Last week I had a PET scan as follow-up to my CT in July, which had shown a few enlarged lymph nodes. Cancer shows up bright on PET scans, and there were several bright spots on this one: three in my groin and one in my throat. There are clusters of lymph nodes in both those areas, so the fact that the bright spots showed up where they did is not so concerning as the fact that bright spots showed up at all.
The radiologist’s report on the PET scan was hard to decipher, and even though Victor was able to talk to him about it, there was uncertainty as to how the oncologist would interpret the results. I was eager to get in to see her this morning. Here’s what I found out:
- She thought it was weird that there’s a spot in my throat, nothing in my chest or abdomen, and then more spots in my groin. She seemed to think that the spot in my throat could be just an enlarged node from having a cold. That would be pretty great, if that’s all it is. I don’t know why it would’ve shown up bright on a PET scan if it’s not cancer, but all I know about PET scans is what my oncologist has told me. It’s possible she leaves out details sometimes. One time she spent 20 minutes (of an unimportant checkup) telling Val, my chemo buddy, about a really cool wine bottle opener she just bought.
- She wants to have the spot on my throat biopsied by a specialist. The area is relatively easy to access, and if it’s cancerous, it will help her determine the course of treatment. If it’s not cancerous, it will move the focus to my nether regions (heeheehee), which means…
- The nodes in my groin-al region are deep and therefore harder to biopsy, but if the throat thing is nothing, she wants to biopsy the other. That will suck. So it’s not like I WANT the thing in my throat to be cancerous, but I soooo hate the idea of a needle biospy on my nethers.
- The spots are each approximately one inch wide (“relatively small”). Dr. O says this is good because we have time to figure out how best to handle treatment, and also it gives her time to go on the vacation she’s scheduled for this week.
- It’s possible the new spots are follicular lymphoma, rather than the diffuse large B-cell lymphoma I was diagnosed with in 2009. Follicular lymphoma is quite a different beast; it’s something that doesn’t exactly go into remission, but is treated occasionally throughout a person’s life. I haven’t done any research yet, and I don’t want to until we get more test results. If that sounds ignorant to you, think of it this way: you know how it feels to check out a simple symptom on WebMD in the middle of the night, only to find that every possible cause is something that will kill you? Now imagine that that’s actually true. THAT is why I have no interest in researching a type of cancer I do not definitely have. That kind of anxiety does no good.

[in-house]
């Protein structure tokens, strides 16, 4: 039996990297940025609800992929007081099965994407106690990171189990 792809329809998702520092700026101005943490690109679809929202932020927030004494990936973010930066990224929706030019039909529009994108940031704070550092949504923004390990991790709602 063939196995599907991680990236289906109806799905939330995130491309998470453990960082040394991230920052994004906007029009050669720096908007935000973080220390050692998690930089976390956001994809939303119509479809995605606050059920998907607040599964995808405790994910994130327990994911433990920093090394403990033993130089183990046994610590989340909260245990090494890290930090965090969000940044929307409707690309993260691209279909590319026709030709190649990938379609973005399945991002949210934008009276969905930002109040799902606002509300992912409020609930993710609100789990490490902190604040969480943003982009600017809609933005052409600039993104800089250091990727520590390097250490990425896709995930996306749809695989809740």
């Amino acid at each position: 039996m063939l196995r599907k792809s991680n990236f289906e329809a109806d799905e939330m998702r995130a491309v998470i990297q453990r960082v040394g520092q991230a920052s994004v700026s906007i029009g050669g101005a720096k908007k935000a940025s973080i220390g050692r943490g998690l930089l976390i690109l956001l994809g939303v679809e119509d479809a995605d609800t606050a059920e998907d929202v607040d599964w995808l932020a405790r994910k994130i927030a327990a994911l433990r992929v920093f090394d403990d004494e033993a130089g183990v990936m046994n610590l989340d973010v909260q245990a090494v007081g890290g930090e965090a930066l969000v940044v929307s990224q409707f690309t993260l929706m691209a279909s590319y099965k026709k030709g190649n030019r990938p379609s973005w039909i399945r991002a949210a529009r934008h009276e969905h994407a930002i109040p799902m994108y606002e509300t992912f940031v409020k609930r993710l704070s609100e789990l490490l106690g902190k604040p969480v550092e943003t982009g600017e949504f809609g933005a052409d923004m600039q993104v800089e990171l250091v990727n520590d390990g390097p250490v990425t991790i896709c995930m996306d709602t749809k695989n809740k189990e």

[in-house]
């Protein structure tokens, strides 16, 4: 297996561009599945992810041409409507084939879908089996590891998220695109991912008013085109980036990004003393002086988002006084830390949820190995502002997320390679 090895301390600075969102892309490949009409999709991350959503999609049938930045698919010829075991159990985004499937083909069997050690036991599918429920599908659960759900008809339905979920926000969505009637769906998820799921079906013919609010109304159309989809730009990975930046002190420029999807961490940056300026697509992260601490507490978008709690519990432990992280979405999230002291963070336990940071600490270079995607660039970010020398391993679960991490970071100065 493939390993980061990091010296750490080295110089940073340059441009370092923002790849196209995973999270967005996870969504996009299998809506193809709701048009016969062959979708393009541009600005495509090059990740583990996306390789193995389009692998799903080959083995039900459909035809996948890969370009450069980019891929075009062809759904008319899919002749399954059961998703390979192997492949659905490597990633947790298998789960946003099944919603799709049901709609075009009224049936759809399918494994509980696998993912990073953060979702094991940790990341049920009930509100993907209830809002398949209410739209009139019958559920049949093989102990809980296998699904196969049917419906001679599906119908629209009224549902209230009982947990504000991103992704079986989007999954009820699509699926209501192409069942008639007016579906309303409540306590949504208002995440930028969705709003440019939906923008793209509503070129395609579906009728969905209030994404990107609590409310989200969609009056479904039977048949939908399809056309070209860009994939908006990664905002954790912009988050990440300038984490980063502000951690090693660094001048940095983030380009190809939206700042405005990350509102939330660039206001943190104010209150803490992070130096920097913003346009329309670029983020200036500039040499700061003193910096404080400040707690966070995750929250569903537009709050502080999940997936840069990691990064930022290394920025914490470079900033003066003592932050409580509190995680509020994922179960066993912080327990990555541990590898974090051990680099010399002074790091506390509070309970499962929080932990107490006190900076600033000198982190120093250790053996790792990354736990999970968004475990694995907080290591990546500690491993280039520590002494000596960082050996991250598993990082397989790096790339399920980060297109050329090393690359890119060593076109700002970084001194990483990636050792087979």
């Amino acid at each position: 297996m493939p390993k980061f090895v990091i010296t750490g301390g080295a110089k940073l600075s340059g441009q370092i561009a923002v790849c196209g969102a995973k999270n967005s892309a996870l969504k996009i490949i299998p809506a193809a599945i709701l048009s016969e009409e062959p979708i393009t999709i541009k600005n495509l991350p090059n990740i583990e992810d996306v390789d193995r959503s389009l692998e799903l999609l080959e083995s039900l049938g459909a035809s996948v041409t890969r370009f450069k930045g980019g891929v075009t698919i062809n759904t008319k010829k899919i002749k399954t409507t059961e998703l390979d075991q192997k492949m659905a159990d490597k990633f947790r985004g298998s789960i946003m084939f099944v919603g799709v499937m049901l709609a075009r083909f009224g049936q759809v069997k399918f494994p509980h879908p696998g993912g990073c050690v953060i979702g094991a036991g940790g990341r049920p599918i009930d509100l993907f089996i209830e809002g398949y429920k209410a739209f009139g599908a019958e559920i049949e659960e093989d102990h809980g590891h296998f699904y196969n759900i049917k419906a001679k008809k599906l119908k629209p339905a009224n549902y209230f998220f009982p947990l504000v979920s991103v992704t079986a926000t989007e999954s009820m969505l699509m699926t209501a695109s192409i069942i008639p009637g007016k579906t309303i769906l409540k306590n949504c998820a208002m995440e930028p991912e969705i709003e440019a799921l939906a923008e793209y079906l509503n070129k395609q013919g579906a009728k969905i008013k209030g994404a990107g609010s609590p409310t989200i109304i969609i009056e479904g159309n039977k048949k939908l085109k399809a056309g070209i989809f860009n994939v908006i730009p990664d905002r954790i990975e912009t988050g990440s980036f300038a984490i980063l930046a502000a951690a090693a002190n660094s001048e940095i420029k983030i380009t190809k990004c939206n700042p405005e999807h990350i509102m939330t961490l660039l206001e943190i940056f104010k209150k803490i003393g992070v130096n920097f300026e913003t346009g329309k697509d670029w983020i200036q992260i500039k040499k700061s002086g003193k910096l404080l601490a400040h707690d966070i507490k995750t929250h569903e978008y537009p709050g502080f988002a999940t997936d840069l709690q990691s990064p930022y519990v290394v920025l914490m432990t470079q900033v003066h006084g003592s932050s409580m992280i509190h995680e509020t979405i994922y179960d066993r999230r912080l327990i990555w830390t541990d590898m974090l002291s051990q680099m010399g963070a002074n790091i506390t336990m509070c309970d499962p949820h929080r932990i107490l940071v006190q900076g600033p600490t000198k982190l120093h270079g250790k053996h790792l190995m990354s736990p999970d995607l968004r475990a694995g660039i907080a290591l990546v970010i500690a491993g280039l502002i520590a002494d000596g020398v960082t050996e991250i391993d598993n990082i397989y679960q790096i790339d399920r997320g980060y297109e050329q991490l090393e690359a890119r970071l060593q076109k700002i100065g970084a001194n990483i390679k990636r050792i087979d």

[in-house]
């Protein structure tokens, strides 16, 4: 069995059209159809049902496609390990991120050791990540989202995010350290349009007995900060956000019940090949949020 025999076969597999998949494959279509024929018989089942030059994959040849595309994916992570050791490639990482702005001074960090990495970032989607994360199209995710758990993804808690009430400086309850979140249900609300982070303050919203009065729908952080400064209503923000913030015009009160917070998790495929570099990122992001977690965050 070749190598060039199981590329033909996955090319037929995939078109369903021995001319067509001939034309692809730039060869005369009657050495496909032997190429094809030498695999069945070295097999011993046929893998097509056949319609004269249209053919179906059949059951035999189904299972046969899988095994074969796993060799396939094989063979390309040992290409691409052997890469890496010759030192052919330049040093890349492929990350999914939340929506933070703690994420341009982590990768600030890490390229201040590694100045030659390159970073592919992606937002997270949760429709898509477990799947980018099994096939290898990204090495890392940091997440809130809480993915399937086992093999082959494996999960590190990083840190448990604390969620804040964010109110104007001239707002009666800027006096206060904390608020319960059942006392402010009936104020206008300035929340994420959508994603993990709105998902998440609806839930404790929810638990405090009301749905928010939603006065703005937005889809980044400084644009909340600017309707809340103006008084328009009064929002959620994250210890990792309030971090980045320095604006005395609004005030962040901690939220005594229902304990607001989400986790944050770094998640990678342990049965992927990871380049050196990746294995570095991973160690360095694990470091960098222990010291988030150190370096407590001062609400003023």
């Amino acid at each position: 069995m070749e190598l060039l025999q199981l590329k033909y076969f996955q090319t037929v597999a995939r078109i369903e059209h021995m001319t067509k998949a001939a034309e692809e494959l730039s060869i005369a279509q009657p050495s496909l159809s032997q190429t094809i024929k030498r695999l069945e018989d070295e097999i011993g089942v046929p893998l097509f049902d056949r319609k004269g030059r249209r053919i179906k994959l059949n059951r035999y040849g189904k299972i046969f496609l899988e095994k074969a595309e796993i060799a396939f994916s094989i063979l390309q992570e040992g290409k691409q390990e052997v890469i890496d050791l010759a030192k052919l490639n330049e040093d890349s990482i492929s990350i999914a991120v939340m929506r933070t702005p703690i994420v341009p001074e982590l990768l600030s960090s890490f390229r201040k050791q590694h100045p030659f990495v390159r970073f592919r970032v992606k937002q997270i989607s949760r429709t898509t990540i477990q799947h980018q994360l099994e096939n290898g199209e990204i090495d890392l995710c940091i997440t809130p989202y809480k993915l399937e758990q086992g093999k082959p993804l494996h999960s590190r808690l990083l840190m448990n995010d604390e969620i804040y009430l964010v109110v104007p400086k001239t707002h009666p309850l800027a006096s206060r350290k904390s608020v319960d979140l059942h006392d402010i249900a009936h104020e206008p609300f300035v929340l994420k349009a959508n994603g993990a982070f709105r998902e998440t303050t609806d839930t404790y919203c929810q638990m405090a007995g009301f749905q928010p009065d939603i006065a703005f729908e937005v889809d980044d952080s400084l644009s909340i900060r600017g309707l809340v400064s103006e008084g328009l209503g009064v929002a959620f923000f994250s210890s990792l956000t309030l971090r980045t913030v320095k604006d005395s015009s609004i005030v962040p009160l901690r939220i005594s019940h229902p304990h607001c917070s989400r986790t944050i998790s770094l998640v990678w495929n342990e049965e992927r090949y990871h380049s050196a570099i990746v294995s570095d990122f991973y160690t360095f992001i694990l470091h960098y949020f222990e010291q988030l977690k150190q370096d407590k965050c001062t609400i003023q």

- Treatment possibilities include a bone marrow transplant and something to do with stem cells. Those options, I assume, are in addition to more standard treatments like chemotherapy and radiation, although I honestly don’t know. Again with the ignorance!
- One of the new standards of cancer care is a pneumonia vaccine. I got the first part of it today. I’ll get the second part in 56 days. Not 55. Not 57. FIF. TEE. SIX.
- She made me get a flu shot. I am very anti-flu shots, not because I think they’re part of a government conspiracy or because I think they’ll make me sick, but because I think flu shots do absolutely NOTHING to keep a person from getting the flu. Victor gets the shots every year (all hospital employees are required) and still gets makes-me-want-to-kill-him sick every winter. And YES, I know that one flu shot can’t possibly protect a person from every strain of the flu, but what’s the point then? Unless you’re 1,000 years old, WHAT IS THE FRIGGIN’ POINT?
- They took a gallon of my blood to test a vajillion things. (Did you know recurrent cancer causes a person to exaggerate wildly? I just found out!)
- If you’re counting, that’s three new holes in my body in one day. If I drink water, I’ll be like one of those wacky sprinklers that kids think are hilarious for five seconds.
Sooo… what happens now?
I’m waiting for the ENT to tell me when I can get in for a biopsy. That’s our next course of action, and there’s nothing else to do until we get the results.
And how does all this make me feel?
- Angry at cancer. It is such an asshole. You know this.
- Tired of doctors and tests and shots and scans and medical terminology. This is possibly a carryover from 2009.
- Frustrated at the idea that I have to start the fight all over again.
- Afraid that this fight could be even harder.
- Vain. Am I going to lose my hair again? Will I get even fatter?
- Confident in Dr. O’s methods. She’s flighty at times, but truly brilliant. I trust her completely.
- Eager to get started with whatever needs to be done so it can be over with ASAP.
I’m putting on my
poodle bulldog skirt and preparing to kick cancer’s big, fat, ugly ass AGAIN. I’d love to have your help.